/ 25 May 2024

Agriculture Minister Thoko Didiza calls meeting with Zulu king over his Ingonyama Trust Board comments

President Ramaphosa Hosts Namibian President Hage Geingob
Thoko Didiza. Photo : Gallo Images/Frennie Shivambu)

The agriculture, land reform and rural development minister Thoko Didiza will meet King MisuZulu ka Zwelithini shortly after this week’s national and provincial elections to defuse political tension between the monarch and government over the Ingonyama Trust.

Didiza wrote to MisuZulu in the wake of the imbizo called on Thursday by the monarch and his traditional prime minister, Thulasizwe Buthelezi, at which they accused Didiza of usurping the king’s powers over the trust, requesting that they meet to “clarify” his comments.

The king is the sole trustee and current chairperson of the Ingonyama Trust Board, set up to administer the affairs of the trust, which controls nearly 3 million hectares of land falling under amakhosi on his behalf.

The king is at loggerheads with the board — appointed by Didiza — over a few issues, including the payment of the legal fees for his ongoing court battles with his uncle, Prince Mbonisi Zulu, and other members of the Zulu royal family.

Buthelezi and the monarch told the meeting of amakhosi that Didiza was removing their powers to sign permission to occupy certificates for residents of ITB land. 

The current board, appointed by Didiza as part of a process of regularising the administration and finances of the entity, came under fire at the meeting and was accused of siding with the law, rather than with the king.

In a statement, Didiza said she had written to the king “to seek a meeting to clarify some statements iSilo made during the Imbizo with amakhosi”.

The meeting is understood to be scheduled for the coming weekend.

Didiza said she remained open to engagement with the king for “any clarification” and affirmed her support for the work of the board, appointed as part of her oversight role as minister.

Didiza accused Buthelezi, the Zululand district mayor and a member of the Inkatha Freedom Party (IFP) national council, of misleading the king and turning the ITB into a “political football”.

Relations between the king and national and provincial governments have worsened in recent months, partly as a result of the appointment of Buthelezi, and partly because of tension over finances.

Premier Nomusa Dube-Ncube’s administration had committed to paying R20 million towards his legal bills but has withheld payment to his firm of attorneys as they had not submitted documentation to support the quantum of their claim.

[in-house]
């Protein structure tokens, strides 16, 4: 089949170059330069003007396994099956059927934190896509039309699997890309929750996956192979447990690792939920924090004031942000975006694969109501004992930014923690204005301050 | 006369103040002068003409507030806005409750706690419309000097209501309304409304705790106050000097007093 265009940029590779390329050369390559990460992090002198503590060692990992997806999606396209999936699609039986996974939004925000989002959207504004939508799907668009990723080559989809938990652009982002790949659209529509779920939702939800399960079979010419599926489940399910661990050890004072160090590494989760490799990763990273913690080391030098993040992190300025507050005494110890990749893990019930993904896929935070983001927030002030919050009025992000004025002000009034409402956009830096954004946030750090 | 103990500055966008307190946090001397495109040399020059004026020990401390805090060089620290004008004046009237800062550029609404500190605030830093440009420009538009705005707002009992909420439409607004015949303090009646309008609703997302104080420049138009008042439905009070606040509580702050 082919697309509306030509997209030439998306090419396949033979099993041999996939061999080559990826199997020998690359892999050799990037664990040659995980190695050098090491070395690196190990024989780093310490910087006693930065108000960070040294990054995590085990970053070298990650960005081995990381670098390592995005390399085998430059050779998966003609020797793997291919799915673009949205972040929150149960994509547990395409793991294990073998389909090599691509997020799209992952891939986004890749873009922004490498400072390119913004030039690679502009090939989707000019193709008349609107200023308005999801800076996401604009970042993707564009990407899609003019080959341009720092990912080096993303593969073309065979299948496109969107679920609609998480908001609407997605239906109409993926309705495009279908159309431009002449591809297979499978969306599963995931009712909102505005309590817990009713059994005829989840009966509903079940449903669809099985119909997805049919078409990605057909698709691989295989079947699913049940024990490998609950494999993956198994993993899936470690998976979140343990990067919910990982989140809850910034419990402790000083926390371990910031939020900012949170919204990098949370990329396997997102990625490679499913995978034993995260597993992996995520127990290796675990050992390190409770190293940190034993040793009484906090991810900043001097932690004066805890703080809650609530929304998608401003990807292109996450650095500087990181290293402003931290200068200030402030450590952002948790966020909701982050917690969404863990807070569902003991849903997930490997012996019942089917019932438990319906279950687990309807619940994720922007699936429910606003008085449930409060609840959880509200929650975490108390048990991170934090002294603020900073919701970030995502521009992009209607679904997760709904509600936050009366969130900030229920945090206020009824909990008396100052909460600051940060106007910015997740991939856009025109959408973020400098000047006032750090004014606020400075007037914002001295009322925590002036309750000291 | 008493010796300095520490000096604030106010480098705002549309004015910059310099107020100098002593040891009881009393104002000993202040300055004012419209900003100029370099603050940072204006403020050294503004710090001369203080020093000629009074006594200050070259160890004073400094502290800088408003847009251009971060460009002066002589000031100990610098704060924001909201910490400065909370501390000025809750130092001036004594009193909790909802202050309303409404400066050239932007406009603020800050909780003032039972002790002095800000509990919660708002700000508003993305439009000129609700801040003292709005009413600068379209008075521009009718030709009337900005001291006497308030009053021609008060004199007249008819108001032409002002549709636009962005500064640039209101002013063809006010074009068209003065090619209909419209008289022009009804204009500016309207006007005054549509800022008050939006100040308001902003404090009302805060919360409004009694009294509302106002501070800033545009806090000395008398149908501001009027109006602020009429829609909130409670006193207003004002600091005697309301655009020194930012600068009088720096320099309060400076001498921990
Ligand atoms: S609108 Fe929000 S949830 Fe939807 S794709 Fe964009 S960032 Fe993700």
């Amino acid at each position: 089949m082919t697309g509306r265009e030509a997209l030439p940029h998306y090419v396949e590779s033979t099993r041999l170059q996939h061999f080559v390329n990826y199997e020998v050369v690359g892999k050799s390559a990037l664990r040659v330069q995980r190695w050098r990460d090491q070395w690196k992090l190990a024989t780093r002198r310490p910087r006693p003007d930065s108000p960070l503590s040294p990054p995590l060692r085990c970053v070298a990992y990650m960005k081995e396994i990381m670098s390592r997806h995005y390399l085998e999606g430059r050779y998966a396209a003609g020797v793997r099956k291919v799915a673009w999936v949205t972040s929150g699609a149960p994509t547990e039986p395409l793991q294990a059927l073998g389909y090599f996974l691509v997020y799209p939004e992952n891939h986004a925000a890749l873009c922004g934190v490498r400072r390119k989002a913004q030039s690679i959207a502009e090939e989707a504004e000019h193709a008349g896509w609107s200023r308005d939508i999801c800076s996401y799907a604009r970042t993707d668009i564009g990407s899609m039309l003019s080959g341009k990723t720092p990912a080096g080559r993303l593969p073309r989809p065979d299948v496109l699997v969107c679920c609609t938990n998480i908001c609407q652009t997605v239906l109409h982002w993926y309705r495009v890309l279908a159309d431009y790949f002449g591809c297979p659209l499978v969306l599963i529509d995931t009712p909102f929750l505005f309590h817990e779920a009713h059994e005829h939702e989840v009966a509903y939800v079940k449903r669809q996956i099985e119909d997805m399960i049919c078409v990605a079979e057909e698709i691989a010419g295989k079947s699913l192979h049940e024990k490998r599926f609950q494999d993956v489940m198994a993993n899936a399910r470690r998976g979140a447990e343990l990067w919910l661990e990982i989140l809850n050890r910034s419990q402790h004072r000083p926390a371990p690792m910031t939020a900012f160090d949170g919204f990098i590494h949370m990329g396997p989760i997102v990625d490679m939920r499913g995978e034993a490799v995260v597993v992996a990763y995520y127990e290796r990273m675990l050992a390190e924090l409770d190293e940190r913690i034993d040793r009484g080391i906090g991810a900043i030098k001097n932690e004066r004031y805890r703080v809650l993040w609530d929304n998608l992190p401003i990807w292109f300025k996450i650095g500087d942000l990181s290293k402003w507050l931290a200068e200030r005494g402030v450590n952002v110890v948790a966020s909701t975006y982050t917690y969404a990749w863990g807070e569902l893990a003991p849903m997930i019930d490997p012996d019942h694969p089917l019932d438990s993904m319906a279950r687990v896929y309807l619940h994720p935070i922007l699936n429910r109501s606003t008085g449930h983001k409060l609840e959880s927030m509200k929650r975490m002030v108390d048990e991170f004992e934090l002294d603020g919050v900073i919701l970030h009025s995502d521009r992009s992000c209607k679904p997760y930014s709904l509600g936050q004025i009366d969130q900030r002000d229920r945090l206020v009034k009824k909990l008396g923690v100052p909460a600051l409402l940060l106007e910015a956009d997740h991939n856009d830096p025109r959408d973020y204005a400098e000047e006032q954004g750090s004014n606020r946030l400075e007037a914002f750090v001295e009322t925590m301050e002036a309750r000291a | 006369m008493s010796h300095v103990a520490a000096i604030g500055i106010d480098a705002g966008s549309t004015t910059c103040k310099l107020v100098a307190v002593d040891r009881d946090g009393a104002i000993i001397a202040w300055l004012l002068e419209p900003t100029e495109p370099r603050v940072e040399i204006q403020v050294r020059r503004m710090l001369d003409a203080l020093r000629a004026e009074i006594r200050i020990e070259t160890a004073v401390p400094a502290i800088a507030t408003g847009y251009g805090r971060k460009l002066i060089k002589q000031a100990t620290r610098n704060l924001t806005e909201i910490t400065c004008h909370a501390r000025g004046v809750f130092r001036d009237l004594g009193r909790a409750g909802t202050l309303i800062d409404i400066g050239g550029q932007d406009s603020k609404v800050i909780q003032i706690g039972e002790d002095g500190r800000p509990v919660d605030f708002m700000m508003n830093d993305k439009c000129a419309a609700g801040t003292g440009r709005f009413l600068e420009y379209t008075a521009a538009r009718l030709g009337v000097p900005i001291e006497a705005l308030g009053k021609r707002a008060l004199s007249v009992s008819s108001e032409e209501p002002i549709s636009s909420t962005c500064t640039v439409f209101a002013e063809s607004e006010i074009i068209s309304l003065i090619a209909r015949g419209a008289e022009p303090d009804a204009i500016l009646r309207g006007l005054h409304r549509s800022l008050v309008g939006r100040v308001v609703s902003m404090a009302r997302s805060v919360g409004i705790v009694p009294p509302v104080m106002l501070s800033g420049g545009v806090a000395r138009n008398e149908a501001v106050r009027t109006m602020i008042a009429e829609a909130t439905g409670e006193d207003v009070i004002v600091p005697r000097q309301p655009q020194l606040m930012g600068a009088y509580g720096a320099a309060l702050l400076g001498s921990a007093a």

The ITB has paid R8 million to the king’s previous firm of lawyers but has halted any further payments on his behalf until the amount is paid in full.

Tension came to a head last week when Buthelezi went on the offensive against Didiza outside the Pietermaritzburg high court, where a challenge by Mbonisi to the king’s authority over the ITB was being heard.

Judgment in the matter has been reserved, while the appeal against a Pretoria high court judgment setting aside the king’s appointment is to be heard in the supreme court of appeal.

Didiza called on Buthelezi to “desist from making false statements” and said that she had no “intent or legal standing to interfere with the Ingonyama Trust operations or its board”.

“The utterances of the prime ministers are misguided and cause unnecessary confusion to the amaZulu nation and South Africans at large,” Didiza said.

On Friday, the province’s cooperative governance and traditional affairs MEC, Bongiwe Sithole-Moloi, placed the Zululand District under administration, quoting an investigation into alleged misconduct by Buthelezi and the illegal withdrawal of R33 million from its bank account as the reasons for doing so.

The ANC in the province has repeatedly accused Buthelezi of corruption and sexual misconduct in the IFP-run municipality, with the mayor in turn accusing the governing party of attempting to fabricate evidence against him.

In her notice to the Ulundi speaker, Sithole-Moloi said that the intervention was aimed at ensuring “sound financial management and viability”, addressing service delivery backlogs and protests and completing unfinished municipal projects.

But the municipality has since written to Sithole-Moloi telling her to withdraw the notice or face legal action.